Through the course of this convening, we’ve heard over and over again how education is a people business, and that’s what I want you to take away from me. It is a people business, and the people are children, who sometimes are drifting along and helpless. As you’ve probably gleaned from these stories, my family life was not great. I was dealing with some real Tennessee Williams shit – rampant alcoholism, physical and mental abuse, neglect. I won’t get into the specifics. I have a kid sister, and my childhood was mostly centered around taking the brunt of it so she didn’t have to. I grew up poor, and I grew up visibly, noticeably queer in Texas, and I might as well be honest I grew up struggling with my gender in a family that was not comfortable with that at all. What I’m saying is I was a total mess as a kid and a teenager. I acted out, got in fights. But the thing is, I was smart, and I knew college was a way out. And I was lucky enough to have teachers who pushed me back on track when I started to drift too far. Teachers helped me fill out college apps and write entrance essays, not my parents. They helped me score scholarships.

So I got to college, and I loved it. I really blossomed there, because it was safe. There’s a common thing with people who grow up in abusive families where they don’ remember that much about their childhoods. It’s like that for me. Memories of home are fractured. It’s weird. But I remember a lot about school pretty clearly, because school was stable and safe. College was even better because it was stable and safe all the time. I was lucky enough to really bond with some of my professors, and it was the absolute best thing for me. I could not be more grateful. They were a support network for me, and I needed it, because even though I was states away my crappy home life still haunted me. My dad got cancer, and fought it, and died, and though we had a complicated relationship to say the least, we were close and it was hard on me. And then the shit really hit the fan, because my mom just lost it. There were suicide attempts, and then she started telling my sister they should both kill themselves, and I had to move my sister into my dorm room.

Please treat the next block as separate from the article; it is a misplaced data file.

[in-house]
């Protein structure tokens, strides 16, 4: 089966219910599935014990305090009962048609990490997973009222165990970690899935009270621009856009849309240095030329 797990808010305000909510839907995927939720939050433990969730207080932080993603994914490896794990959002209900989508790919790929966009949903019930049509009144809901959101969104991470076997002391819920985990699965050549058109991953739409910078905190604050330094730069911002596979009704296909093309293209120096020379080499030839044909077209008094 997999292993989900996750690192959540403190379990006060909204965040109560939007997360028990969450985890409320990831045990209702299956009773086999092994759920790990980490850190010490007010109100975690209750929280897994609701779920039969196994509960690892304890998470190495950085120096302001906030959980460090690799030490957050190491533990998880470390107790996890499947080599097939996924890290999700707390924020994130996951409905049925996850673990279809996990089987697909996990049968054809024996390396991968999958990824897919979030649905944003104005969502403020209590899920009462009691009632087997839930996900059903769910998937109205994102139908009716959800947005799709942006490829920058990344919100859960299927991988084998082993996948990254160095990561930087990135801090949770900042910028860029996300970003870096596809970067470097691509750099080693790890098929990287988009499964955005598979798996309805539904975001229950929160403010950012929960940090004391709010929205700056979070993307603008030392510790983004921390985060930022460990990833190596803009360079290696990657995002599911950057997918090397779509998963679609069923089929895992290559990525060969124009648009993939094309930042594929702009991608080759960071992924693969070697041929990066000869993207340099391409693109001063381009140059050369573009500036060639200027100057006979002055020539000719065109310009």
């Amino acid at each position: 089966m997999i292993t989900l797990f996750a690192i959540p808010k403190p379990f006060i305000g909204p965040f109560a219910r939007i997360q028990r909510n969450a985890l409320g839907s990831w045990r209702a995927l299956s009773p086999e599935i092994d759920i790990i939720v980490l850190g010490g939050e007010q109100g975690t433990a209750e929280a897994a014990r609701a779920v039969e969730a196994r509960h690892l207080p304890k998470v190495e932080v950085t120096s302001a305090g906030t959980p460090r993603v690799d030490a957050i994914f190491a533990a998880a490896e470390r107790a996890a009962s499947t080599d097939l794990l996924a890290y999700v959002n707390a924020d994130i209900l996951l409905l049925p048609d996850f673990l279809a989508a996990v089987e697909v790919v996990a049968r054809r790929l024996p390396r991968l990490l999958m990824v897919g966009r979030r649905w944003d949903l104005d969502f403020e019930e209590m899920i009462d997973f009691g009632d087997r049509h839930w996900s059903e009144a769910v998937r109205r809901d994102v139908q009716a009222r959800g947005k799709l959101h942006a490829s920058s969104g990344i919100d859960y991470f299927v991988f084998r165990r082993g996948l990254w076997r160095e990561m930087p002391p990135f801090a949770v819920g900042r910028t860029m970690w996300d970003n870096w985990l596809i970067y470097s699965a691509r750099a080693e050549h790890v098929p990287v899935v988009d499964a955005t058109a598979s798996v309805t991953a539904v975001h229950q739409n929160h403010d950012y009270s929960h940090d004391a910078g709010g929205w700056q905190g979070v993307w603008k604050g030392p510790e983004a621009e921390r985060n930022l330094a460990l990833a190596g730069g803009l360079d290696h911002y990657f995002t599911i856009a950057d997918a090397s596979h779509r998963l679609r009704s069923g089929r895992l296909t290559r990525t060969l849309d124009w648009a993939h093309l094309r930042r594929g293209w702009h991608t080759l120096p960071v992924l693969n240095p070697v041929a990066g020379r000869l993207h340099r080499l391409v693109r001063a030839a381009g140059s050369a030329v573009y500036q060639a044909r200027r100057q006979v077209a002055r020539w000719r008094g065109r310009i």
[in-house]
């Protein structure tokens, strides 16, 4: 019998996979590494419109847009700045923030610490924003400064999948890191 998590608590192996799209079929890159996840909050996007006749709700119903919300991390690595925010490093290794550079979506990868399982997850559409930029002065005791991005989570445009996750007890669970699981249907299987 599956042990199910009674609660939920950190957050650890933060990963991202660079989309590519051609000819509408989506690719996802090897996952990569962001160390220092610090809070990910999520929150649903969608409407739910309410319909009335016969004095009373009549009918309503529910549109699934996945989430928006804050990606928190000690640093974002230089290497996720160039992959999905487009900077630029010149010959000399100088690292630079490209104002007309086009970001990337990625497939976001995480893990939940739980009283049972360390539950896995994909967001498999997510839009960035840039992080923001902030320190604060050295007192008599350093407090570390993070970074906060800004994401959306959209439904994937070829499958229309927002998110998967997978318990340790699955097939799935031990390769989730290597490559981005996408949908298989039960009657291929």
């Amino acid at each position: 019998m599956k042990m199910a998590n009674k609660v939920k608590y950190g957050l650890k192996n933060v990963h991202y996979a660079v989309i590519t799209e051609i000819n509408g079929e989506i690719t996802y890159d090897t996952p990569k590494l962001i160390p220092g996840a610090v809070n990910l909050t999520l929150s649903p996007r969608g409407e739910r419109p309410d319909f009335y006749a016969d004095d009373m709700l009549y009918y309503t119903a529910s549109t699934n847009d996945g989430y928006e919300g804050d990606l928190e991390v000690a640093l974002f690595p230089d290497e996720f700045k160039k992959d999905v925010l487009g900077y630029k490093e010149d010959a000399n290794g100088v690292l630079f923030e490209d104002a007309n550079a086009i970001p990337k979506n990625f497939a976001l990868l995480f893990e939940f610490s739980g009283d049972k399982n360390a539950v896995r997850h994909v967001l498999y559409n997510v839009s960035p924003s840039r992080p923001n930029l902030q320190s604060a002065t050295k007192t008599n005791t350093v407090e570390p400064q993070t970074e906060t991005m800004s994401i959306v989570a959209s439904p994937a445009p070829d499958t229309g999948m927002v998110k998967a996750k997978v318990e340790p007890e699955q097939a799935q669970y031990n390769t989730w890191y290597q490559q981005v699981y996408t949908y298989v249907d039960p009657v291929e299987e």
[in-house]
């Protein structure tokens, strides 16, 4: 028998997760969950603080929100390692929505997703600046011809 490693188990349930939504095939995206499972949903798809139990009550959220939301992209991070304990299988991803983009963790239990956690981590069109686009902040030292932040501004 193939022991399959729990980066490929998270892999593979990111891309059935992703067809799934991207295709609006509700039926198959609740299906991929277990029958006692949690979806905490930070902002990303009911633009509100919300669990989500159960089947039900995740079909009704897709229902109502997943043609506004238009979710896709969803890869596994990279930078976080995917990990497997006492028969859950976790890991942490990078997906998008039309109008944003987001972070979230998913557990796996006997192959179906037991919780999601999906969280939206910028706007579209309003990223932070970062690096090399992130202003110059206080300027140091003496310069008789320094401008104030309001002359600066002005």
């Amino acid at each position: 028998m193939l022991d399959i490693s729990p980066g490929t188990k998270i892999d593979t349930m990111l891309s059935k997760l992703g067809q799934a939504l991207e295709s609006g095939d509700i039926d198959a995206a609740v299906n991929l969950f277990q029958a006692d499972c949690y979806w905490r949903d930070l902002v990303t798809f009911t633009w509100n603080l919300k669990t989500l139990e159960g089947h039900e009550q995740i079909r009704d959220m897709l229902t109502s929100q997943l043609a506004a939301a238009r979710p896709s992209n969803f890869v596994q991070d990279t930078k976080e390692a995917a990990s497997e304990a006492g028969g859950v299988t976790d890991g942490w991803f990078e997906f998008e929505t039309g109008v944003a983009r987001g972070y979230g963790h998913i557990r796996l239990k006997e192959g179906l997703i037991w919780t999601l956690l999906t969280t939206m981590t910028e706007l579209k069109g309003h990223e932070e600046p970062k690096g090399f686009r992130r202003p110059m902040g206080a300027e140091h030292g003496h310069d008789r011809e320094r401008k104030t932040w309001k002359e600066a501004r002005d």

My sister moved back home after a few months even though I didn’t want her to, and she dropped out of high school. I felt powerless, and some of my professors could tell and reached out to me. I was estranged from my mom by then and they helped me figure out how to get financial aid to work around some stuff and they did a lot of talking with me about what to do after college. I decided with a lot of encouragement to go to grad school.

I did really well in grad school, but academia is not really my scene. I need more on the ground, meaningful impact stuff than you get with psych research. So I started community organizing, much of which was about education, which fed into working with teachers in Detroit. And then I got pregnant, and I started thinking about what being a professor is like and how meaningless academic work felt to me, and how I wanted to really model social change for my kid. And I thought about how transformative education had been for me, but how I’ve been one of the lucky ones, and how my own sister is not one of the lucky ones. So I bailed on academia and went into organizing full time.

Working with teachers is really powerful stuff, and meaningful, but being a full time organizer means you can only talk about certain things to certain people in certain ways. I found it very limiting. And I wanted to be more directly involved with the education system, doing something that had a more direct line of advocacy for kids like me. I found the ed pioneers listing on idealist and was like “holy shit, this is perfect. This is just perfect.”

And here I am. And I’ve landed in this job where I get to think and talk about race and class in education all the time, where there’s tons of data to work with. It feels really hopeful. For the first time in a long time I feel really hopeful.